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Common Questions

When speaking about the Holocaust, what time period are we referring to?

The Holocaust was the systemic, state sponsored murder of six million European Jews by Nazi Germany and their collaborators between 1933-1945. Though WWII occurred from 1939-1945, a study of the Holocaust should include the period from 1933, when Adolf Hitler became Chancellor of Germany, through 1945 with the end of the implementation of the Final Solution. Throughout these years, the Nazis targeted European Jewry as part of a larger system of racial persecution and war. Germany and its collaborators persecuted and murdered millions more, including their political opponents, persons with disabilities, Roma and Sinti, Poles and Slavs, Soviet prisoners of the war, gay men, Afro-Germans, and others.

How many people were murdered during the Holocaust?

The exact number of those who perished during the Holocaust is unknown and historians may never know the precise number of victims. However, based on wartime records and demographic studies, it is estimated that approximately six million Jewish people and millions of others (including Roma, Sinti, gay men, Afro-Germans, person with disabilities, political opponents, Soviet prisoners of war, and numerous other targeted groups) were murdered during the Holocaust.

How many camps were there? Were they all the same?

Between 1933 and 1945, Nazi Germany and its allies established more than 44,000 camps and other incarceration sites (including ghettos). There were various types of camps, and they were not all the same: concentration camps were for the detention of civilians seen as real or perceived “enemies of the Reich,”; forced-labor camps exploited the labor of prisoners for economic gain and to meet labor shortages in the Reich; transit camps served as temporary holding facilities for prisoners awaiting deportation; prisoner-of-war camps held Allied POWs, including Poles and Soviet soldiers; and killing centers were established primarily and/or exclusively for the murder of large numbers of people immediately upon arrival to the site. Of those 44,000 camps created, six camps were designated as “killing centers” and they were: Chelmo, Belzec, Sobibor, Treblinka (II), Auschwitz-Birkenau, and Majdanek.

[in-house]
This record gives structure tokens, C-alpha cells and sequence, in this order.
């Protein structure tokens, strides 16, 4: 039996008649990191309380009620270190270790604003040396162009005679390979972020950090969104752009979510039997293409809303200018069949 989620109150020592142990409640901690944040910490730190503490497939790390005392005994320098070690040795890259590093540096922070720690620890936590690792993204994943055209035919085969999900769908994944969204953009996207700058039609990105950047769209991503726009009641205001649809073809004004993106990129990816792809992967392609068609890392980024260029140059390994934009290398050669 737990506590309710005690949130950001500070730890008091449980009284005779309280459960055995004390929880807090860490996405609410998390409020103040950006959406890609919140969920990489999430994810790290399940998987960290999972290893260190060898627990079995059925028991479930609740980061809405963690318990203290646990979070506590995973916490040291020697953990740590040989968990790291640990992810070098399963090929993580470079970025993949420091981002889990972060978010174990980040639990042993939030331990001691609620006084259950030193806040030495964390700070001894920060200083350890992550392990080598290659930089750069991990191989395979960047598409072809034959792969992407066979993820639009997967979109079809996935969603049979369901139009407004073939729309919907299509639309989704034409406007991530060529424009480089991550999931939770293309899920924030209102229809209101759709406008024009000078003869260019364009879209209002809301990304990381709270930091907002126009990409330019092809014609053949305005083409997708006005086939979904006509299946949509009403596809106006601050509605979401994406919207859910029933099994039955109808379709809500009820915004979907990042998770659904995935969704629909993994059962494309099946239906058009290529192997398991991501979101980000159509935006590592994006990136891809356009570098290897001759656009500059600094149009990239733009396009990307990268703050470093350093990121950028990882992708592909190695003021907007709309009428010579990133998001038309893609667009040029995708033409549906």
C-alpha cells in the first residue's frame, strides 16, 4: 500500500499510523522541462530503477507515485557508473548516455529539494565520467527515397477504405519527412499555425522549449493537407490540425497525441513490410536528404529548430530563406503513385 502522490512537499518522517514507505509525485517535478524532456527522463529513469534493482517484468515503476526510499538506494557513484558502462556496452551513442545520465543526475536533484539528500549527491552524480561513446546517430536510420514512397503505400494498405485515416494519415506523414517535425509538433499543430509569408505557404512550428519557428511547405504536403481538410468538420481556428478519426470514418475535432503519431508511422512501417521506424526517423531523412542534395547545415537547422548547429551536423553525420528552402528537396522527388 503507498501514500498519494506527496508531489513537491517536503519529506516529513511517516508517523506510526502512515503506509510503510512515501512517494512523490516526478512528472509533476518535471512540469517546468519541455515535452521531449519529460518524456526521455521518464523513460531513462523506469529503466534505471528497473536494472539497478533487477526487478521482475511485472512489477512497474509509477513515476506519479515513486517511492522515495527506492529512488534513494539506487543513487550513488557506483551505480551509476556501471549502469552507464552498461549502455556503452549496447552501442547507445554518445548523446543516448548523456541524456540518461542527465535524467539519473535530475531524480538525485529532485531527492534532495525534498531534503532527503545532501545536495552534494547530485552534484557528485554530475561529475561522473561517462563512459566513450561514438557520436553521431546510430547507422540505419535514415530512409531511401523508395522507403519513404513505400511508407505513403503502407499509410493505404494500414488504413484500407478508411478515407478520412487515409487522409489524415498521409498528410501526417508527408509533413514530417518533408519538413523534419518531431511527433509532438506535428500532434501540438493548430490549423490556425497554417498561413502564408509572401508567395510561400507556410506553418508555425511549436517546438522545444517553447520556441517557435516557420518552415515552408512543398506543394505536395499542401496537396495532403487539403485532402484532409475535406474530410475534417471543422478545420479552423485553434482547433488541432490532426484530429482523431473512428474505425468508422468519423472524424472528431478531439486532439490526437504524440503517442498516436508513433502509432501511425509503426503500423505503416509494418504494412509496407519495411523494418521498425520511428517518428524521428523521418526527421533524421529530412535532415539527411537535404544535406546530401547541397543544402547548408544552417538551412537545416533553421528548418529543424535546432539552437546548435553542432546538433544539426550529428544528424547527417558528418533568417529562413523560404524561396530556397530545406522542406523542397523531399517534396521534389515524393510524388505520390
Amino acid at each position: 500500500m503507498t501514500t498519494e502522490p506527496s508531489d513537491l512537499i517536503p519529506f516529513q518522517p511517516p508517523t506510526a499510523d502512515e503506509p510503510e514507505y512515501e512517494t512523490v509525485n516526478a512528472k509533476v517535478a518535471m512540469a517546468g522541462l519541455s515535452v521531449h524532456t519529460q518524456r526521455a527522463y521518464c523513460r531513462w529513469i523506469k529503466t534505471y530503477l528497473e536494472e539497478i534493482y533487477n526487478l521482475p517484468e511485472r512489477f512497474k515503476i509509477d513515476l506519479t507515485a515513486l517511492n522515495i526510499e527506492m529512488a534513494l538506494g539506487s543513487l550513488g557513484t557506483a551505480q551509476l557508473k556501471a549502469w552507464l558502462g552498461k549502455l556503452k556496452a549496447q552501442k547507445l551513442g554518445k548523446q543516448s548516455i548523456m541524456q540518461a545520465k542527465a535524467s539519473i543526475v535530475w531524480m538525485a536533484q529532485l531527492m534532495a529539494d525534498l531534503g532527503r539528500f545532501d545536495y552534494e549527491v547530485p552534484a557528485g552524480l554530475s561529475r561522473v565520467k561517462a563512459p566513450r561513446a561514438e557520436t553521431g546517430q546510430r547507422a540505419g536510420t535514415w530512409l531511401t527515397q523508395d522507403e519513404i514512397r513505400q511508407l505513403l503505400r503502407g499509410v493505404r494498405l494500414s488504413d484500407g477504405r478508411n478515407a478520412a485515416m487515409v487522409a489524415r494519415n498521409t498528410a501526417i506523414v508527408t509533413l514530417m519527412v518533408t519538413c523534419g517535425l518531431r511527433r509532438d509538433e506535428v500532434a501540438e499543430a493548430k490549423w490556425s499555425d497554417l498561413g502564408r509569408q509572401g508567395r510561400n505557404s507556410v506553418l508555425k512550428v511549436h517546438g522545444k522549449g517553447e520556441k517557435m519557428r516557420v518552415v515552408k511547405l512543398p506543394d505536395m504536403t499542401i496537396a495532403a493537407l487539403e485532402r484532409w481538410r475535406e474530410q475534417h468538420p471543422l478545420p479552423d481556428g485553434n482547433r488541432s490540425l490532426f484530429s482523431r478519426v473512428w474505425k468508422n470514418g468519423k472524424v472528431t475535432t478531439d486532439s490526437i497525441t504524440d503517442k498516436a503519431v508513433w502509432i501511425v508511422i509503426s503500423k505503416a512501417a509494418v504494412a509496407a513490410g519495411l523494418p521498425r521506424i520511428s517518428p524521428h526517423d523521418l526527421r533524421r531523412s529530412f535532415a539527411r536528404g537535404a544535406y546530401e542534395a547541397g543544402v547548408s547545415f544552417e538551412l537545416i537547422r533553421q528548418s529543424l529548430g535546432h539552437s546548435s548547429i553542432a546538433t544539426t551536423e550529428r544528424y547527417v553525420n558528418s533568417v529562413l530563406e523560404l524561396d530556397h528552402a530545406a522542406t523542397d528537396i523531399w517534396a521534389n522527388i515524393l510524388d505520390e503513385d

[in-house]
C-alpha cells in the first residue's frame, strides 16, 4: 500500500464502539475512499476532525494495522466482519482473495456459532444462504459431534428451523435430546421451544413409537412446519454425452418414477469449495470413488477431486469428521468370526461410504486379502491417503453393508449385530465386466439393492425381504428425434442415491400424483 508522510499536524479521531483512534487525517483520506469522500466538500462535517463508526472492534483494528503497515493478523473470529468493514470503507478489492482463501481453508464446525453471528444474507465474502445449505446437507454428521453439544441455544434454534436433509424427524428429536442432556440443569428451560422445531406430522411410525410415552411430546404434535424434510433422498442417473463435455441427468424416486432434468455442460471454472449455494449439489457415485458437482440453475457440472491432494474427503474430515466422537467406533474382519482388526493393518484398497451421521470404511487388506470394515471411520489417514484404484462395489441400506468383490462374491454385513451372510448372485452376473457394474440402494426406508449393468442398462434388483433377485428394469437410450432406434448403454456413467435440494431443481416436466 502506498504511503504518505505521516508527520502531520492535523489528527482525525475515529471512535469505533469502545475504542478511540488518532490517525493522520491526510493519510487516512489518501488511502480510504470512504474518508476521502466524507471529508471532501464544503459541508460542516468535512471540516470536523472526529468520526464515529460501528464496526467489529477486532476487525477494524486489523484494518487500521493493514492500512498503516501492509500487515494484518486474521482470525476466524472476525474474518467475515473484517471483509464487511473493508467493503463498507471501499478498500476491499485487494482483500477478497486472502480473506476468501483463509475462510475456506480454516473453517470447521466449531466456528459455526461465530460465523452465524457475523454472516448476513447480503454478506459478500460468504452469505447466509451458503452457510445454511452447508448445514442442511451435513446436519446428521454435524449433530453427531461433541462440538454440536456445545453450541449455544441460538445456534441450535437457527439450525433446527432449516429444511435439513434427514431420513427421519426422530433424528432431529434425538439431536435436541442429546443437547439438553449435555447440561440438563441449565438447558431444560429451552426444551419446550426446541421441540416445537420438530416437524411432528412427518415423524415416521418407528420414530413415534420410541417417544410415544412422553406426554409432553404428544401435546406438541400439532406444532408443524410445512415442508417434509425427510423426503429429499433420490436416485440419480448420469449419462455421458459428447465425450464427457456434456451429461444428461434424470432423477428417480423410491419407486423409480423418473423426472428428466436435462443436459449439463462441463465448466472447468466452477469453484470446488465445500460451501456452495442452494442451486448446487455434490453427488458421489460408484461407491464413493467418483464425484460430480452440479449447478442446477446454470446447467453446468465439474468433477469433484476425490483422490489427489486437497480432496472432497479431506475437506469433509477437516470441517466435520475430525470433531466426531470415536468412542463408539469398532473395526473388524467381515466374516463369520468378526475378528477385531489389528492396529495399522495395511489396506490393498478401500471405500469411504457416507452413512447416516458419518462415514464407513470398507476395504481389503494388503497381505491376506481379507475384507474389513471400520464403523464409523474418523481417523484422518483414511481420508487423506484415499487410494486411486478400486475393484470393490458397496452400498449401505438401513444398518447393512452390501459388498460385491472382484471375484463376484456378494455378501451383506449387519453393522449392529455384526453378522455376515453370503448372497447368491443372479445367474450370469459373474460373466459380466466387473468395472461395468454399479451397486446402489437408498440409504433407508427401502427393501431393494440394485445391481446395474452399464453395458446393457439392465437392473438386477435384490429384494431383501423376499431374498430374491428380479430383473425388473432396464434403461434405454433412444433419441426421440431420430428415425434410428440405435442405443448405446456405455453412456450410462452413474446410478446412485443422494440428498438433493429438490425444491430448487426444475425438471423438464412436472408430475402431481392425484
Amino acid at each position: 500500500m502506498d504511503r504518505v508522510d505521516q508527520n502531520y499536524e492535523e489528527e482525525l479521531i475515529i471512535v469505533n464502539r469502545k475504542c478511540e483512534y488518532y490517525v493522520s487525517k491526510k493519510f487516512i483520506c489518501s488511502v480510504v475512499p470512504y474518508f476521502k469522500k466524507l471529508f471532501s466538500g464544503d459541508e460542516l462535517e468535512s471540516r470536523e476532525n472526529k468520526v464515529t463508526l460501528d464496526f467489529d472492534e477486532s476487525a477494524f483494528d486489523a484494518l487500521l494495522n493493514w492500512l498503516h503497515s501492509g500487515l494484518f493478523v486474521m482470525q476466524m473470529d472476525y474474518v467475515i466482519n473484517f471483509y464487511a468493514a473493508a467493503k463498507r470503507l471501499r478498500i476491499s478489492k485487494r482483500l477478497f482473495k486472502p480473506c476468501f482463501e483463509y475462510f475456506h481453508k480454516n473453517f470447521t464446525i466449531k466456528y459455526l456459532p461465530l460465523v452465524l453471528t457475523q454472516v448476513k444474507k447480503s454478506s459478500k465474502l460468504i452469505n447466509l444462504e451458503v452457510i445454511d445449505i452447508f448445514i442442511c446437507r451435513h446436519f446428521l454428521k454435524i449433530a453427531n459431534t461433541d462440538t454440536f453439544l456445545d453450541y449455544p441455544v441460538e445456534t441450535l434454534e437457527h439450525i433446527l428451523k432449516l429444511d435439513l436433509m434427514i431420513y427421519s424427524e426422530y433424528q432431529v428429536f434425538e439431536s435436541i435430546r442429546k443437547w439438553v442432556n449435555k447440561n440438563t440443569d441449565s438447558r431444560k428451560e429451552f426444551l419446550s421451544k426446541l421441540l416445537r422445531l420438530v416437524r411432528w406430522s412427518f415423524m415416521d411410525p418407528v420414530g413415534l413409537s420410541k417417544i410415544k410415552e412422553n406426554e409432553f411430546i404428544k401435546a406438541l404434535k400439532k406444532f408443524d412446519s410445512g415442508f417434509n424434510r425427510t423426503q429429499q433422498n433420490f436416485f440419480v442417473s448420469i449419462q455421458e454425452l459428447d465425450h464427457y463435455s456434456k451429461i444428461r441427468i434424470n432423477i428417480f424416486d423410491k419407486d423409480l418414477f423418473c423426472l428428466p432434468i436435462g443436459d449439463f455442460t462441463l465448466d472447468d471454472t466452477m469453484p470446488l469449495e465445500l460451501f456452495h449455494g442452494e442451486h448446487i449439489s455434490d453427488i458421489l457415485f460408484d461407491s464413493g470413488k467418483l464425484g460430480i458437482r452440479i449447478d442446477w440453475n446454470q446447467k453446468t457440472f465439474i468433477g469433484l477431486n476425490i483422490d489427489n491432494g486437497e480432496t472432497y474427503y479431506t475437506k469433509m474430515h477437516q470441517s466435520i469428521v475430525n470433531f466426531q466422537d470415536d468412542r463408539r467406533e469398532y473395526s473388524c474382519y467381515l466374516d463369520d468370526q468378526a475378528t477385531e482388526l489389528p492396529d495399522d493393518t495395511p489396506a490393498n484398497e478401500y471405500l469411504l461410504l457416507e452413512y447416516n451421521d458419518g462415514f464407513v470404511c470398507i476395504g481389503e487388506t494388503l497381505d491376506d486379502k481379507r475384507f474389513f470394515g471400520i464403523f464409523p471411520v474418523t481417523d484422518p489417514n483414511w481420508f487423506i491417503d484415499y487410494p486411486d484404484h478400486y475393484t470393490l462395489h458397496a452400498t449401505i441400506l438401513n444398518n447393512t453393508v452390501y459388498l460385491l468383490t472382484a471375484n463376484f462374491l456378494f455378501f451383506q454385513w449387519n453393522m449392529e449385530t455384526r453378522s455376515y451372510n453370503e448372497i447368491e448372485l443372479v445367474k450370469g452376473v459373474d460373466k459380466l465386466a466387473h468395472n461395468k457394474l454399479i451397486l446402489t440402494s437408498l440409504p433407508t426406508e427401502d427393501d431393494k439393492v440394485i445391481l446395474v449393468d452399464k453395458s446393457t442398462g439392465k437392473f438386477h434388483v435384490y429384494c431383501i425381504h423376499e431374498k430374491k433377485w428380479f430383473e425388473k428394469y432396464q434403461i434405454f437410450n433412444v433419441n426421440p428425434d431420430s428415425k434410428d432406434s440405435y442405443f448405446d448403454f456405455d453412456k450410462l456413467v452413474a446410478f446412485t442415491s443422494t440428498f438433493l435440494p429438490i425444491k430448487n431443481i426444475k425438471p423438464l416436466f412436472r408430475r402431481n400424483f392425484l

Why did the Nazis target Jewish people?

Antisemitism, the fear or hatred of Jews, existed in Europe for centuries before the Holocaust. During the late 19th and early 20th centuries, the core of antisemitism turned towards the theory that Jews were not a religious group but a separate “race.” The culmination of older anti-Jewish stereotypes and rising antisemitic racial theory led the Nazi Party and its leader, Adolf Hitler, to accuse Jews of being dangerous and threatening to the “superior Aryan-race.” Therefore, Nazis and their supporters sought to eliminate the Jews. Moreover, in their eyes, the Jews’ racial origin made them habitual criminals who could never be rehabilitated and were, therefore, corrupt and inferior. This was completely false, but when the Nazi Party took power in Germany in 1933, their antisemitic racism became official government policy and made Jewish people a target for persecution.

How did the Nazis define who was Jewish?